Of note, a well-designed study by Dart and colleagues7 identified several pelvic exam findings, including cervical motion tenderness, lateral pelvic tenderness and uterine size less than 8 weeks, that are thought to be useful in diagnosing ectopic pregnancy. Although these authors did not identify a combination of findings highly accurate for ectopic pregnancy, they concluded that history and physical examination will continue to play an important role in determining the need for emergent ultrasound.

Two papers8,9 were cited to show that ultrasound is superior to clinical examination. But both reported remarkable specificity (and reasonable sensitivity) for bimanual examination, and neither groups suggested that the pelvic exam was useless. In fact, Andolf and Joergensen8 concluded that ultrasound was a useful complement to pelvic exam, but that neither modality reliably detected tubal anomalies, while Frederick and cohorts9 concluded that vaginal ultrasound is an effective routine adjunct to physical examination in the preoperative evaluation of surgical patients.

Brown and Herbert conclude that clinical examination of the female pelvis is not an adequate, reliable or reproducible method for evaluating significant pelvic pathology, but does their article make a compelling and evidence-based case supporting this conclusion? I for one would want better evidence before abandoning pelvic examinations.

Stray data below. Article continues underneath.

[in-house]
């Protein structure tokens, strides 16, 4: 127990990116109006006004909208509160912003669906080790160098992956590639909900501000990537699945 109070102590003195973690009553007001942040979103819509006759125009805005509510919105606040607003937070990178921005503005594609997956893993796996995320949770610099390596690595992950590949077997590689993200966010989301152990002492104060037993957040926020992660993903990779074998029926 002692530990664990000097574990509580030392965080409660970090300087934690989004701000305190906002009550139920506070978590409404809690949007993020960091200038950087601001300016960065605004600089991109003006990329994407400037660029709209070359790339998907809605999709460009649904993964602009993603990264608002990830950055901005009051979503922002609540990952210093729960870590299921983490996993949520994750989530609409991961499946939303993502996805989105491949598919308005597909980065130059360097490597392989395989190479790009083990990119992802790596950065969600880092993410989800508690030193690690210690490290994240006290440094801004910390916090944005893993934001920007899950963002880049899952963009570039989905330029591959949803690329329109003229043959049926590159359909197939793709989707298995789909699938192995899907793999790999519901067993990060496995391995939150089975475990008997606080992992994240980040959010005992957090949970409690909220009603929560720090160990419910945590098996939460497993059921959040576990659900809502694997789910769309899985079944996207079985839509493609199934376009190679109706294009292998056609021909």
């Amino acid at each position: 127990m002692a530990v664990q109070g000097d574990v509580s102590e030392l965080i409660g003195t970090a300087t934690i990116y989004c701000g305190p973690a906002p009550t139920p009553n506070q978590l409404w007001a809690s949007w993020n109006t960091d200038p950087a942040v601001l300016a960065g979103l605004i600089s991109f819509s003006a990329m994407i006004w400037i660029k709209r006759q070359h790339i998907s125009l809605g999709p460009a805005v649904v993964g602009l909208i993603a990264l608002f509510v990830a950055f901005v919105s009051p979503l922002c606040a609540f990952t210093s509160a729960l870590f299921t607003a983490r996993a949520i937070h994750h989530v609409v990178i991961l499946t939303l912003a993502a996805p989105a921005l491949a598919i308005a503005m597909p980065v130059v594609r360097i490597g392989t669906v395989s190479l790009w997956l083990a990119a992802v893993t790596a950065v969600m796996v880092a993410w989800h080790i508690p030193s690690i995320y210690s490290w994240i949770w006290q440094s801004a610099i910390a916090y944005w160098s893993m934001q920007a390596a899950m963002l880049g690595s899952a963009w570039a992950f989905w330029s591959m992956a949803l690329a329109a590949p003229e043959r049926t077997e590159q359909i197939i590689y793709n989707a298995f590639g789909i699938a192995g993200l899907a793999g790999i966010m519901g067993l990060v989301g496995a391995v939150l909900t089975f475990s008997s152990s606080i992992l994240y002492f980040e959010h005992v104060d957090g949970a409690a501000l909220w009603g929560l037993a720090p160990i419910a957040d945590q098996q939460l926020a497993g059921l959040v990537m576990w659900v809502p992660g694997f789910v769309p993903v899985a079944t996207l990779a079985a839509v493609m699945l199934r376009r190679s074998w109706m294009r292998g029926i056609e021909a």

Paul Rosenberg, MD
Toronto, Ont.

References

  • Brown T, Herbert M. Medical myth: Bimanual pelvic examination is a reliable decision aid in the investigation of acute abdominal pain or vaginal bleeding. Can J Emerg Med 2003;5(2):120-2.
  • Close RJH, Sachs CJ, Dyne PL. Reliability of bimanual pelvic examinations performed in emergency departments. West J Med 2001;175:240-4.
  • Padilla LA, Radosevich DM, Milad MP. Accuracy of the pelvic examination in detecting adnexal masses. Obstet Gynecol 2000;96:593-8.
  • Jacobson L. Differential diagnosis of acute pelvic inflammatory disease. Am J Obstet Gynecol 1980;138:1006-11.
  • Eschenbach DA. Epidemiology and diagnosis of acute pelvic inflammatory disease. Obstet Gynecol 1980;55:142S-52S.
  • Houry D, Abbott JT. Ovarian torsion: a fifteen year review. Ann Emerg Med 2001;38:156-9.
  • Dart RG, Kaplan B, Varaklis K. Predictive value of history and physical examination in patients with suspected ectopic pregnancy. Ann Emerg Med 1999;33:283-90.
  • Andolf E, Joergensen C. A prospective comparison of clinical ultrasound and operative examination of the female pelvis. J Ultrasound Med 1988;7:617-20.
  • Frederick JL, Paulson RJ, Sauer MV. Routine use of vaginal ultrasonography in the preoperative evaluation of gynecologic patients. J Reprod Med 1991;36:779-82.